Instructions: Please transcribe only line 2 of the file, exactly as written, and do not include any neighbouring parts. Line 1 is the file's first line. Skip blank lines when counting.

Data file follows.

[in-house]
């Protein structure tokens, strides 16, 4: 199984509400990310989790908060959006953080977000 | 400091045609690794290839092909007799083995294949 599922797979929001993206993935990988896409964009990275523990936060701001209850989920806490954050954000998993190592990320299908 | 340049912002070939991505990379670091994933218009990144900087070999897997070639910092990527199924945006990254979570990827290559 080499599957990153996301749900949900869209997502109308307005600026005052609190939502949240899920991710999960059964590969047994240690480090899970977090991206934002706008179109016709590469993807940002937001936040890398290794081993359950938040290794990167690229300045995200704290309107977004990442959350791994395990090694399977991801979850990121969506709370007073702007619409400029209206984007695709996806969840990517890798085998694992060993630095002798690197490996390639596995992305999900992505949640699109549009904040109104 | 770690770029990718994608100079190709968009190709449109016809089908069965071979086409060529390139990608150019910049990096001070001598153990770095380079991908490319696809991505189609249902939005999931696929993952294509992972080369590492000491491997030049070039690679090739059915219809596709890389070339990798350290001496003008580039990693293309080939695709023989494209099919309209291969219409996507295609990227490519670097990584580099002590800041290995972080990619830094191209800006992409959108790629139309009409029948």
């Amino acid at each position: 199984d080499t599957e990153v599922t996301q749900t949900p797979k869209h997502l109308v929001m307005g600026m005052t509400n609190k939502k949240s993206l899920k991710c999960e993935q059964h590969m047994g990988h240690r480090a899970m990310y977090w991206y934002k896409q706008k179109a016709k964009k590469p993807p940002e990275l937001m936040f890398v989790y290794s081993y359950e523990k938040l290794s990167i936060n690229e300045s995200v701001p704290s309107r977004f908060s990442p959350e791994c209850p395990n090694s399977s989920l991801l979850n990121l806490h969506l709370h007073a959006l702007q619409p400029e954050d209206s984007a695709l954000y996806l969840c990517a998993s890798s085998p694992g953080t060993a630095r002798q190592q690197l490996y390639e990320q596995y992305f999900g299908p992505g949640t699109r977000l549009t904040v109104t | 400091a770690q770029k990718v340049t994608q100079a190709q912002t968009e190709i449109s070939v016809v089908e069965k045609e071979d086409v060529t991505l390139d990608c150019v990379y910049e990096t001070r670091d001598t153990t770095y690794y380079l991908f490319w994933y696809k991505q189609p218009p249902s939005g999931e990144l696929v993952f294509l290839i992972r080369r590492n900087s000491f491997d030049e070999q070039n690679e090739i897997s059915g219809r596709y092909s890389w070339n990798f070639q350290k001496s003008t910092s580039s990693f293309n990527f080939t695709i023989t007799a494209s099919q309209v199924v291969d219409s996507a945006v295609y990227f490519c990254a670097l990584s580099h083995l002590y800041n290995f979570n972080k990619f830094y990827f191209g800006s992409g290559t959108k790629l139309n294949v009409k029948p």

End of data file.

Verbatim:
């Protein structure tokens, strides 16, 4: 199984509400990310989790908060959006953080977000 | 400091045609690794290839092909007799083995294949 599922797979929001993206993935990988896409964009990275523990936060701001209850989920806490954050954000998993190592990320299908 | 340049912002070939991505990379670091994933218009990144900087070999897997070639910092990527199924945006990254979570990827290559 080499599957990153996301749900949900869209997502109308307005600026005052609190939502949240899920991710999960059964590969047994240690480090899970977090991206934002706008179109016709590469993807940002937001936040890398290794081993359950938040290794990167690229300045995200704290309107977004990442959350791994395990090694399977991801979850990121969506709370007073702007619409400029209206984007695709996806969840990517890798085998694992060993630095002798690197490996390639596995992305999900992505949640699109549009904040109104 | 770690770029990718994608100079190709968009190709449109016809089908069965071979086409060529390139990608150019910049990096001070001598153990770095380079991908490319696809991505189609249902939005999931696929993952294509992972080369590492000491491997030049070039690679090739059915219809596709890389070339990798350290001496003008580039990693293309080939695709023989494209099919309209291969219409996507295609990227490519670097990584580099002590800041290995972080990619830094191209800006992409959108790629139309009409029948």